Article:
If you are a pet owner planning to travel or relocate to Italy, then you will naturally want your pet to tag along too. However, like in many other countries, there are laws and requirements in Italy that regulate entry of pets into the country. Fortunately, you simply need to follow the regulations in order to travel with your favourite pet. Make sure that you understand the regulations before you travel to avoid last minute disappointments at the port of entry.

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• For a start, the Italian law requires that your pet is 3 months or older before it can be allowed to enter the country.

• Remember to have the pet checked by a veterinarian and issued with a European Community veterinary certificate before traveling. You will also be required to have the pet vaccinated against rabies, especially for cats and dogs. The pet should have received the rabies vaccine 21 days before entering Italy. For safety’s sake, make sure to put a mark or label on your pet in case it gets lost while on transit. A simple tattoo, collar, or even a microchip will do.

• In Italy, you will need to have a European Union pet passport, which is usually provided by a qualified veterinary surgeon, before you can travel with your favourite pet around the country. The surgeon will vaccinate the pet and insert a microchip in the animal’s neck. The microchip will also be helpful in tracking and locating the pet should it get lost. A European Union pet passport allows you to travel with your pet in most destinations all over Europe.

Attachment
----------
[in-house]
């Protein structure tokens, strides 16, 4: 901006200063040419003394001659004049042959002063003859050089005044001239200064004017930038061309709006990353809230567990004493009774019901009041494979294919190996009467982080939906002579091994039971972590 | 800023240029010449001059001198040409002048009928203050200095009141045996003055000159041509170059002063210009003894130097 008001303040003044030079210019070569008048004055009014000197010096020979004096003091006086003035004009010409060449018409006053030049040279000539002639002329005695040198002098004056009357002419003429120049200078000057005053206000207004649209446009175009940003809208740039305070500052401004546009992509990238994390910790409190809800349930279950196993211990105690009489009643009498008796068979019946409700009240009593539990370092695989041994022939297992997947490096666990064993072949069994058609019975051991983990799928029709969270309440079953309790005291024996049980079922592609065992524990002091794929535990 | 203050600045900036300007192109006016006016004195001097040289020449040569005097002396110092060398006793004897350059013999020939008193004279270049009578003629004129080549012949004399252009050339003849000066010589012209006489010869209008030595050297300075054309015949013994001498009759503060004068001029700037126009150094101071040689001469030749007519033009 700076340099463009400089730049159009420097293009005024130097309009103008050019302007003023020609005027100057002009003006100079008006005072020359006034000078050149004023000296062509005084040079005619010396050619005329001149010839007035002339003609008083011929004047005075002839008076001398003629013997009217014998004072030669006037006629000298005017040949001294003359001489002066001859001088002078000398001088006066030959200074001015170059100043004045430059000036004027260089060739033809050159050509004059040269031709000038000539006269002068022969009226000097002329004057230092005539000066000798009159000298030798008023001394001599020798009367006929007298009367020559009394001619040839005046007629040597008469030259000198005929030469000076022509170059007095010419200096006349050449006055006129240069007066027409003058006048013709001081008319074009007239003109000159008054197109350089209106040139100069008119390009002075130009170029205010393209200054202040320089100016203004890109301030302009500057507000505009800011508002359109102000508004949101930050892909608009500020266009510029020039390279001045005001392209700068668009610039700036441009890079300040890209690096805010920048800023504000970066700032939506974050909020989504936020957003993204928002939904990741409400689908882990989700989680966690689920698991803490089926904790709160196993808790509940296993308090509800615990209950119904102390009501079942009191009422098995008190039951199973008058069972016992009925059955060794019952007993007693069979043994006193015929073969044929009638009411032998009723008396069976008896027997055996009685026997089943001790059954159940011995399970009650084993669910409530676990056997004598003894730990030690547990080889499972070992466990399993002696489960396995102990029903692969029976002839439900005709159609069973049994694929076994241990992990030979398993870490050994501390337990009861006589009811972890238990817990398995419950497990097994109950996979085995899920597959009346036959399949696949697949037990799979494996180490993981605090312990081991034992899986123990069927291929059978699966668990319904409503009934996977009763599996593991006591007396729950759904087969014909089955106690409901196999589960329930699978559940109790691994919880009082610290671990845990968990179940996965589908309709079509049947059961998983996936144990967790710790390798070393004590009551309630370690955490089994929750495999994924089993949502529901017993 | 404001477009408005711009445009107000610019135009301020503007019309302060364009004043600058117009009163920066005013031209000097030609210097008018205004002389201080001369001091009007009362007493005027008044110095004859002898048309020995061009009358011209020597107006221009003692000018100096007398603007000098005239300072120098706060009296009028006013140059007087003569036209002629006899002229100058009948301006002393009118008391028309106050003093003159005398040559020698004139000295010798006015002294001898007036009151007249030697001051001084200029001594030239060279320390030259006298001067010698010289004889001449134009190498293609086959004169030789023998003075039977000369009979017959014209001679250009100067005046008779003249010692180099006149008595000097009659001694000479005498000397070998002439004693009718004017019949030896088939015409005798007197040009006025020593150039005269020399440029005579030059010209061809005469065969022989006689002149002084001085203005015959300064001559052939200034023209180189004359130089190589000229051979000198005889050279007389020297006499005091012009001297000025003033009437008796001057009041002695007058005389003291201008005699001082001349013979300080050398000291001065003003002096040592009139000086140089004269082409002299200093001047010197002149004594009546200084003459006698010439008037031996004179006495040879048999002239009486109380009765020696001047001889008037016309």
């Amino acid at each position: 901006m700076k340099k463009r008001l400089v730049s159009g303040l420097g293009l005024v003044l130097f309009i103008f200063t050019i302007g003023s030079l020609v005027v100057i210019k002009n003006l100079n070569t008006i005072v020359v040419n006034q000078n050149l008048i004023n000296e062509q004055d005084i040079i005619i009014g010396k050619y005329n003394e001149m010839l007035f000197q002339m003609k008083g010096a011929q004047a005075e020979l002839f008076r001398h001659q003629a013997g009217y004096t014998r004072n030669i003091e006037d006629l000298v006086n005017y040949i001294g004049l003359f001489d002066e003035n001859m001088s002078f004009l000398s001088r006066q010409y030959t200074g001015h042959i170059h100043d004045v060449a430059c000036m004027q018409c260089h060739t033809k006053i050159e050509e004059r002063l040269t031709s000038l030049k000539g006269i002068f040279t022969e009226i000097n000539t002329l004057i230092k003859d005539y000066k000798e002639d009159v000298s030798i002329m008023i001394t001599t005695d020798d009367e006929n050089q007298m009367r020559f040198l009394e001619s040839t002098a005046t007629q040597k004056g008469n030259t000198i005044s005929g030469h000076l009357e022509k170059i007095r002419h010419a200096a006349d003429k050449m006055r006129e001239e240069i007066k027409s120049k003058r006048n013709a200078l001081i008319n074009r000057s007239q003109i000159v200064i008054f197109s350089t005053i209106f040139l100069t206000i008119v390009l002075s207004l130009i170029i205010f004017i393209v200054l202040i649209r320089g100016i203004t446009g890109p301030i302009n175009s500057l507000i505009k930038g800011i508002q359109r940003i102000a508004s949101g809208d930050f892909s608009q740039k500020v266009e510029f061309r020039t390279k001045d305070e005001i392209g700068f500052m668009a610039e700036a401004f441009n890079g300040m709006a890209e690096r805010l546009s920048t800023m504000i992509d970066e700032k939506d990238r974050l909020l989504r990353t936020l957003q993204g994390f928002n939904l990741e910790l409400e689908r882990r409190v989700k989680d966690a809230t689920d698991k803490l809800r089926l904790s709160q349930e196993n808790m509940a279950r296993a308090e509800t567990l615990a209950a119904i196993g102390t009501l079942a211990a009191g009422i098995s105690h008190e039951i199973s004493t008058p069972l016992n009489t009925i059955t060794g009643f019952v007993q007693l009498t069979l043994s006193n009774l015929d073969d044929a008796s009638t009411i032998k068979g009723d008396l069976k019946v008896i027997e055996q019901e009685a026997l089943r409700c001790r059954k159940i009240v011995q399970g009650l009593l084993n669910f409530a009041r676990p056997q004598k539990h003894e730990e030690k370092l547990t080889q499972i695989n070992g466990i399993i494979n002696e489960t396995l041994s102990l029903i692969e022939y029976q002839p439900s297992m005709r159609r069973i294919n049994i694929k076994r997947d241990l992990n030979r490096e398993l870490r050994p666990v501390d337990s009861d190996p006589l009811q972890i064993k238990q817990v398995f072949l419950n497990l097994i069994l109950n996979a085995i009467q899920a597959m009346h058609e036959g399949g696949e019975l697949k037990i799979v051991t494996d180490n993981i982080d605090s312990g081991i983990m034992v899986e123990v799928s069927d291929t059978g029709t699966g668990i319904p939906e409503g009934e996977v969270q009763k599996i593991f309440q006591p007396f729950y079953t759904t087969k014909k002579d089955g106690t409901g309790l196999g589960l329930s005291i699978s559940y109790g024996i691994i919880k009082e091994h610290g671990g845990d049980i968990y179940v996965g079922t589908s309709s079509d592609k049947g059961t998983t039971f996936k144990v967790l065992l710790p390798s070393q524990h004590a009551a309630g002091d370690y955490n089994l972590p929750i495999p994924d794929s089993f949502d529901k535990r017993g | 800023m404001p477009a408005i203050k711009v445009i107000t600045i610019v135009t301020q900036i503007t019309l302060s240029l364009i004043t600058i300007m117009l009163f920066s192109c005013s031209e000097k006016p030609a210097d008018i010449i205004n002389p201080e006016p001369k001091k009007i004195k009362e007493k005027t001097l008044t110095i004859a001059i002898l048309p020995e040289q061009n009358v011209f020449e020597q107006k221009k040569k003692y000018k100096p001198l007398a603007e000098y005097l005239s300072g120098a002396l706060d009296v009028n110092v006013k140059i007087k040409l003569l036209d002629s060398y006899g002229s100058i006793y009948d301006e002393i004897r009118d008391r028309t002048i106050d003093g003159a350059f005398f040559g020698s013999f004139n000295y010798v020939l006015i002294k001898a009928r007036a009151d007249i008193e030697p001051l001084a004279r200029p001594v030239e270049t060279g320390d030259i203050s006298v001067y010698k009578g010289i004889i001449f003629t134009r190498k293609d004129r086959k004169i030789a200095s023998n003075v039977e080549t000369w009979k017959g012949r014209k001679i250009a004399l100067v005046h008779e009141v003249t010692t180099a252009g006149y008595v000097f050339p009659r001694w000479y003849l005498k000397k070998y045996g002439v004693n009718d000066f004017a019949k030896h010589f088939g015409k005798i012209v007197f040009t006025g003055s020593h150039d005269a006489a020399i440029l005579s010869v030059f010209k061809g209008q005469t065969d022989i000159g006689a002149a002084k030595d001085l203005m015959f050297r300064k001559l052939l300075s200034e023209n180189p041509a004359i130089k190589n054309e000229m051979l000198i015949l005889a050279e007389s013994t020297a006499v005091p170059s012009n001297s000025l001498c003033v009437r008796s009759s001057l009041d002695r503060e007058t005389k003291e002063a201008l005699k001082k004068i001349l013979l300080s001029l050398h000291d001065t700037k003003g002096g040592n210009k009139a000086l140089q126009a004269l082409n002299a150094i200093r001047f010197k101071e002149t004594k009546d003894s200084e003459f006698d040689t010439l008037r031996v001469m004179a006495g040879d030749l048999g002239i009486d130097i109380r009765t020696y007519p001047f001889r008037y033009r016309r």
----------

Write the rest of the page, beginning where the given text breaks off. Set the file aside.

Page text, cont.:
• After Brexit, UK nationals cannot use the existing pet passport scheme. Instead you’ll need an animal health certificate (AHC) for your pet. Allow at least 1 month to arrange this and relevant vaccinations. You should better speak to your vet before you travel to get the necessary documents and ensure you’re compliant with the EU Pet Travel Regulations.

• Fortunately for pet owners, most hotels, apartments, and villas in Italy have a pet friendly policy that allows visitors to come along with their pets. However, while traveling make sure your pet has enough supply of food to last the journey as many airlines do not serve cat or dog food. In Italy, you can travel around with your pet as long as it is securely locked inside a cage. Anyway you should check every detail with the company as laws can vary. Guide dogs used by blind people are however exempted from the majority of these rules.

Above all, make sure that your pet is healthy and comfortable before taking it on a long international flight.